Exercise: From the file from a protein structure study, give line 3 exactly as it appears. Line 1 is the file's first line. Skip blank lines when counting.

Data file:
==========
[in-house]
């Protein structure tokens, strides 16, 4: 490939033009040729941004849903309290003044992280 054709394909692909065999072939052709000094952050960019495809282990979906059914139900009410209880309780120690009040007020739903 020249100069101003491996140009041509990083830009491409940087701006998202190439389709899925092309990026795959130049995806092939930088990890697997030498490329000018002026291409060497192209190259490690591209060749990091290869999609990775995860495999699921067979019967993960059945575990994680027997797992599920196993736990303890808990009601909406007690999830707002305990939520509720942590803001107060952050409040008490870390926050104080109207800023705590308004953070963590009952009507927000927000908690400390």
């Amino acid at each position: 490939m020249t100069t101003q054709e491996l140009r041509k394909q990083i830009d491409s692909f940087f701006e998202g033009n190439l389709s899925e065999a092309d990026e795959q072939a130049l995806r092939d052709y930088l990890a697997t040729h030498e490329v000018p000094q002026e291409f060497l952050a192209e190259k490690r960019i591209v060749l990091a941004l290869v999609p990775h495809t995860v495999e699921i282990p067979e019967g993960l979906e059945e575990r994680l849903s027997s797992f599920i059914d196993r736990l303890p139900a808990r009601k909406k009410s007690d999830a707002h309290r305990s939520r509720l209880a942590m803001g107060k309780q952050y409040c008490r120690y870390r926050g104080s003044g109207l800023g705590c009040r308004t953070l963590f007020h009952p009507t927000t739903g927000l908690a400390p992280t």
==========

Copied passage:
């Amino acid at each position: 490939m020249t100069t101003q054709e491996l140009r041509k394909q990083i830009d491409s692909f940087f701006e998202g033009n190439l389709s899925e065999a092309d990026e795959q072939a130049l995806r092939d052709y930088l990890a697997t040729h030498e490329v000018p000094q002026e291409f060497l952050a192209e190259k490690r960019i591209v060749l990091a941004l290869v999609p990775h495809t995860v495999e699921i282990p067979e019967g993960l979906e059945e575990r994680l849903s027997s797992f599920i059914d196993r736990l303890p139900a808990r009601k909406k009410s007690d999830a707002h309290r305990s939520r509720l209880a942590m803001g107060k309780q952050y409040c008490r120690y870390r926050g104080s003044g109207l800023g705590c009040r308004t953070l963590f007020h009952p009507t927000t739903g927000l908690a400390p992280t």